Rhododendrons are evergreen bushes that bloom in the spring. They prefer filtered sunlight and need soil that drains well. If you are planting rhododendrons, till in a few inches of organic matter such as compost or peat moss to improve drainage. While rhododendrons are easy to care for, they have a few watering needs that must be addressed.
Spread 2 or 3 inches of mulch under the rhododendrons; use pine bark, wood chips, leaf mold or pine needles. Extend the mulch under even the widest branches, called the drip line. Do not mulch directly next to the stem; leave a 2-inch space.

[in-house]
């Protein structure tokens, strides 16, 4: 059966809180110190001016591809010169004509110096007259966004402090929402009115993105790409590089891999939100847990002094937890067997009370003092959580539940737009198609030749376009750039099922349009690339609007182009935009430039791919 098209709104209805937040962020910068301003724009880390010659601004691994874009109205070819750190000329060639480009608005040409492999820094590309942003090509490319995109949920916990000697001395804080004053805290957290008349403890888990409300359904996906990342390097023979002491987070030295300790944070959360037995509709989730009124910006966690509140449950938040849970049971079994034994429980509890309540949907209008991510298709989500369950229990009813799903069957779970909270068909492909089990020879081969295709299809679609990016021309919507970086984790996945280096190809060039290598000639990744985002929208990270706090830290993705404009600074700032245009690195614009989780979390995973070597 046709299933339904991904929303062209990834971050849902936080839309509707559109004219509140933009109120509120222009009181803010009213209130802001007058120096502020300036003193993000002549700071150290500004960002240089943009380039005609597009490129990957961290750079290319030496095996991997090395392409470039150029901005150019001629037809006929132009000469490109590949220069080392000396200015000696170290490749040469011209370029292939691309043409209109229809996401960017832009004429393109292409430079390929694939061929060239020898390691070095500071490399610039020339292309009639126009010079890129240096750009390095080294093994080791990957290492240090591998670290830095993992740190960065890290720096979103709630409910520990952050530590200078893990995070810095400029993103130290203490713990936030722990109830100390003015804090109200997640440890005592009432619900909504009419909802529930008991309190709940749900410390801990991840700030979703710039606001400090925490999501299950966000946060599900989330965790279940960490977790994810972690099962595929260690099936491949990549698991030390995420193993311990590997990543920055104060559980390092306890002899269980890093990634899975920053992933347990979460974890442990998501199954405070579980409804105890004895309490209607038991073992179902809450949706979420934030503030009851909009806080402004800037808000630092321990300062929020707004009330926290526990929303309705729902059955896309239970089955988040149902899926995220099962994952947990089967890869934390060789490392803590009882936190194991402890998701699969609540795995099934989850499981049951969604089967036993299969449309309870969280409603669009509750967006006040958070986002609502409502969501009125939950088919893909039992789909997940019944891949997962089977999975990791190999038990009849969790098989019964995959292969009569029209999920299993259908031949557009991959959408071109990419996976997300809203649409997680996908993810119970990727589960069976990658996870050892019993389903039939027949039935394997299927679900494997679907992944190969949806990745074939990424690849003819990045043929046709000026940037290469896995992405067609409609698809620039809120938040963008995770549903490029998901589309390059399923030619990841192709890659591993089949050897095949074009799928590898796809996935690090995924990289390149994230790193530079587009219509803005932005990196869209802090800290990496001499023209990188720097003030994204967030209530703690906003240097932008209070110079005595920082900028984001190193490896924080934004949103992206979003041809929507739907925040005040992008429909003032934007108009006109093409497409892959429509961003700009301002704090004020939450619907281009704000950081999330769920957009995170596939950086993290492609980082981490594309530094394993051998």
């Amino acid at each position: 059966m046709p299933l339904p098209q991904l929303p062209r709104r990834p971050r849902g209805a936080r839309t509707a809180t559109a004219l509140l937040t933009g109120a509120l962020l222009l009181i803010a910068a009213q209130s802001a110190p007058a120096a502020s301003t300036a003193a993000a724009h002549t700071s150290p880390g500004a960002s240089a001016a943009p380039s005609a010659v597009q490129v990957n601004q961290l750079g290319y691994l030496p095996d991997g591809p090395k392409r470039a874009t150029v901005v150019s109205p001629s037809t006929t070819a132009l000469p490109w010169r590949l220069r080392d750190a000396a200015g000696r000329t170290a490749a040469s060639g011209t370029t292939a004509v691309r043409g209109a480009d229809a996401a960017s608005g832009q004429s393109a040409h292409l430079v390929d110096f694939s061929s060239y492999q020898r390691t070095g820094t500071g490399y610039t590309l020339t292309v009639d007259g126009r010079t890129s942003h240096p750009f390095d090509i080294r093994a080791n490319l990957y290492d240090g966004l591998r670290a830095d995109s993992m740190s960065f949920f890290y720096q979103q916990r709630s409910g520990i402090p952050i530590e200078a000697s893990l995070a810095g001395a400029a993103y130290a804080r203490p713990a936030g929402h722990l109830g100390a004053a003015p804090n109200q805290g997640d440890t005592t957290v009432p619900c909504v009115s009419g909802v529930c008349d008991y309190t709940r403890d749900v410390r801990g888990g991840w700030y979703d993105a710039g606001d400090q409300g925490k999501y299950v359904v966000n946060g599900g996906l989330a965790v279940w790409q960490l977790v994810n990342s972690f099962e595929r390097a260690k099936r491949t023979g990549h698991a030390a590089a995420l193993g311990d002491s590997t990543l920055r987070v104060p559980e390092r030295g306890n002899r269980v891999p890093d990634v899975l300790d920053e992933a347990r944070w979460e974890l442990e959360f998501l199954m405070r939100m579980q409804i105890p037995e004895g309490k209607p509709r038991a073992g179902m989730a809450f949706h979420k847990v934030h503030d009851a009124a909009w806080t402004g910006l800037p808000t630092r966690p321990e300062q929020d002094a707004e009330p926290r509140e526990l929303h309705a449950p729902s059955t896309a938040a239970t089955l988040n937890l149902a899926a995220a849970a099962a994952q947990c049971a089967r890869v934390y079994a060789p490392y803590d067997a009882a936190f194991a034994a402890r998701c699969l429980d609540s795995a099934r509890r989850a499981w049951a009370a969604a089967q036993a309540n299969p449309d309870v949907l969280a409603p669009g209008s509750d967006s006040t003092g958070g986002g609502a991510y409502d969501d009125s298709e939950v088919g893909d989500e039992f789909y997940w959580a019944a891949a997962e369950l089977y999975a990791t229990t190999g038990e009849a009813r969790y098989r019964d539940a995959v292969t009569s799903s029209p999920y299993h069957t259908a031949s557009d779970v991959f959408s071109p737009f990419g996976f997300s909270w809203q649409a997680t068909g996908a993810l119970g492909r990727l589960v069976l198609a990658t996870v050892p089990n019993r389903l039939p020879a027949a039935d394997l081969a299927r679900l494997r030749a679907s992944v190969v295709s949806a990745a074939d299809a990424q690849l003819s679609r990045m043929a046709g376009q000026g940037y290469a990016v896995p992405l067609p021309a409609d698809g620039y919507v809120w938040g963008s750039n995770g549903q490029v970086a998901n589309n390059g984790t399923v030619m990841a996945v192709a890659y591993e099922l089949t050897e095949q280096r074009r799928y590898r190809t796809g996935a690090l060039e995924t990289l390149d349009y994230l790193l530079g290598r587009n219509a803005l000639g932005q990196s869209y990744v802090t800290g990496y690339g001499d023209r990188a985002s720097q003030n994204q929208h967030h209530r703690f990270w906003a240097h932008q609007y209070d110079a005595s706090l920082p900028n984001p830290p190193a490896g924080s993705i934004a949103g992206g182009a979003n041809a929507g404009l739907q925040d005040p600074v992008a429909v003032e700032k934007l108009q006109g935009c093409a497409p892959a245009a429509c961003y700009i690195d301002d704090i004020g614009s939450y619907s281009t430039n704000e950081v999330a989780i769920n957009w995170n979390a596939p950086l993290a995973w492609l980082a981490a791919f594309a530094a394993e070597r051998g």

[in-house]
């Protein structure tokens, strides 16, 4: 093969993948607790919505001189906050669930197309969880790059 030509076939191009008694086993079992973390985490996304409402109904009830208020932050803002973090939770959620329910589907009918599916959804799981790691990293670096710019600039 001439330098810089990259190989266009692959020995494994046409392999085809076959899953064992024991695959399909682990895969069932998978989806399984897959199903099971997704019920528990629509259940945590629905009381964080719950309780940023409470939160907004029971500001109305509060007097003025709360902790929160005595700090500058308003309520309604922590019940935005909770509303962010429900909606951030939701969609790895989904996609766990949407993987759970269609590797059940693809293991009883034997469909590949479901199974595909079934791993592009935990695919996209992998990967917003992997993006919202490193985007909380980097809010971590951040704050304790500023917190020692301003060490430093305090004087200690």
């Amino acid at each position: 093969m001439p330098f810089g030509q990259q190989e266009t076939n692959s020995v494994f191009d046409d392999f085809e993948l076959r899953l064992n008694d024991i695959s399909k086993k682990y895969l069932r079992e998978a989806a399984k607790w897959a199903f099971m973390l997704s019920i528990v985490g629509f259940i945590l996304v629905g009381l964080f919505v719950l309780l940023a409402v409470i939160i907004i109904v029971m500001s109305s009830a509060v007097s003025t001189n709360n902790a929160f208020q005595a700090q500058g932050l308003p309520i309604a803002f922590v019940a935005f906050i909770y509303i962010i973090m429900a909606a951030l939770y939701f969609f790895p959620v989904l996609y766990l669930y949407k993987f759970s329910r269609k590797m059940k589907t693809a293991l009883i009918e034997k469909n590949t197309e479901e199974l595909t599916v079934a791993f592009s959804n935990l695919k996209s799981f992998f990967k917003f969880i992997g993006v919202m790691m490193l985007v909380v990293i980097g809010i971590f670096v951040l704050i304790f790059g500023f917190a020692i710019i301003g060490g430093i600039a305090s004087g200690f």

Water your rhododendrons only after the soil dries. Begin watering in the spring when new growth appears. When the leaves roll up, it is an indication they need an inch or so of water. During hot summer days, wilting is normal in the afternoon and does not necessarily indicate the bushes need water.
Water your rhododendrons less, if at all, during the fall. Keeping the bushes dry in early fall will help them prepare for winter. Water them one more time, however, right after the first killing frost.
During the growing season, water newly planted or transplanted rhododendrons for the first month so that the soil is evenly moist. Transplanting rhododendrons in the winter is best since they are dormant.